Basal forebrain activation controls contrast sensitivity in primary visual cortex

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Background: The basal forebrain (BF) regulates cortical activity by the action of cholinergic projections to the cortex. At the same time, it also sends substantial GABAergic projections to both cortex and thalamus, whose functional role has received far less attention. We used deep brain stimulation (DBS) in the BF, which is thought to activate both types of projections, to investigate the impact of BF activation on V1 neural activity.Results: BF stimulation robustly increased V1 single and multi-unit activity, led to moderate decreases in orientation selectivity and a remarkable increase in contrast sensitivity as demonstrated by a reduced semi-saturation contrast. The spontaneous V1 local field potential often exhibited spectral peaks centered at 40 and 70 Hz as well as reliably showed a broad γ-band (30-90 Hz) increase following BF stimulation, whereas effects in a low frequency band (1-10 Hz) were less consistent. The broad γ-band, rather than low frequency activity or spectral peaks was the best predictor of both the firing rate increase and contrast sensitivity increase of V1 unit activity.Conclusions: We conclude that BF activation has a strong influence on contrast sensitivity in V1. We suggest that, in addition to cholinergic modulation, the BF GABAergic projections play a crucial role in the impact of BF DBS on cortical activity. © 2013 Bhattacharyya et al.; licensee BioMed Central Ltd.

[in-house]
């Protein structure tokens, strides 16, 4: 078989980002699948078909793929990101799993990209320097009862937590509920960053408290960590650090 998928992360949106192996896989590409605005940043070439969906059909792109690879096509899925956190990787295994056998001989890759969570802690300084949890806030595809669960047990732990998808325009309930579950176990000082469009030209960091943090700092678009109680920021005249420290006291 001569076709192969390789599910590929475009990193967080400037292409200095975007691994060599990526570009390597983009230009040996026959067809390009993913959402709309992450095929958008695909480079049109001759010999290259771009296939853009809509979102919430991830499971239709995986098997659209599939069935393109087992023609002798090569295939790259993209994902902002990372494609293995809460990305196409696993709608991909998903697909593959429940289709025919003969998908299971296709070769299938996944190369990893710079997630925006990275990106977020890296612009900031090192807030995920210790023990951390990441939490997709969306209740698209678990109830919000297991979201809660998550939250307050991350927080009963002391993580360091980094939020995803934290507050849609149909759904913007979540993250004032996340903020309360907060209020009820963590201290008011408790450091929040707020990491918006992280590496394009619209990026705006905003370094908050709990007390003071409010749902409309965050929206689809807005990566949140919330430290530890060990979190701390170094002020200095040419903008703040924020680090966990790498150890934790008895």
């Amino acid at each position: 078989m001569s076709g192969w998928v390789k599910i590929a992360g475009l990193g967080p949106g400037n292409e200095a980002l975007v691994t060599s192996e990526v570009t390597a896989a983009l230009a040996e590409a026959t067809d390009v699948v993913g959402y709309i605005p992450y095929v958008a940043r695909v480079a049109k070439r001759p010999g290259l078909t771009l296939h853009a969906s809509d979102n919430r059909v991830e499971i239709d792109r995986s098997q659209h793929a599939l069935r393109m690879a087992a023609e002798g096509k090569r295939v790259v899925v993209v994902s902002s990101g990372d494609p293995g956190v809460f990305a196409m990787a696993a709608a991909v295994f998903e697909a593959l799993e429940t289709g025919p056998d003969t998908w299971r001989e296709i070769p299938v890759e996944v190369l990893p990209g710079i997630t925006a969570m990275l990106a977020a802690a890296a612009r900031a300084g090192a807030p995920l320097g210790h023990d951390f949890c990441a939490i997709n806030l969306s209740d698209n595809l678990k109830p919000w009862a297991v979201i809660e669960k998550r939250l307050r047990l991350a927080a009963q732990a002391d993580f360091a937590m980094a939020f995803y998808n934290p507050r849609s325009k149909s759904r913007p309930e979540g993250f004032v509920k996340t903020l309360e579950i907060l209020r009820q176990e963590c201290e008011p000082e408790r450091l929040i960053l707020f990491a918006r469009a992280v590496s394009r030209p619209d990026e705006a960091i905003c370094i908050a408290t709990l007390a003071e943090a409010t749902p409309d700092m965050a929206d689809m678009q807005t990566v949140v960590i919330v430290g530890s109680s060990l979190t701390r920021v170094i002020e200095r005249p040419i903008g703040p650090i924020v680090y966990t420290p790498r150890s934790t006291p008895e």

Bhattacharyya, A., Veit, J., Kretz, R., Bondar, I., & Rainer, G. (2013). Basal forebrain activation controls contrast sensitivity in primary visual cortex. BMC Neuroscience, 14.

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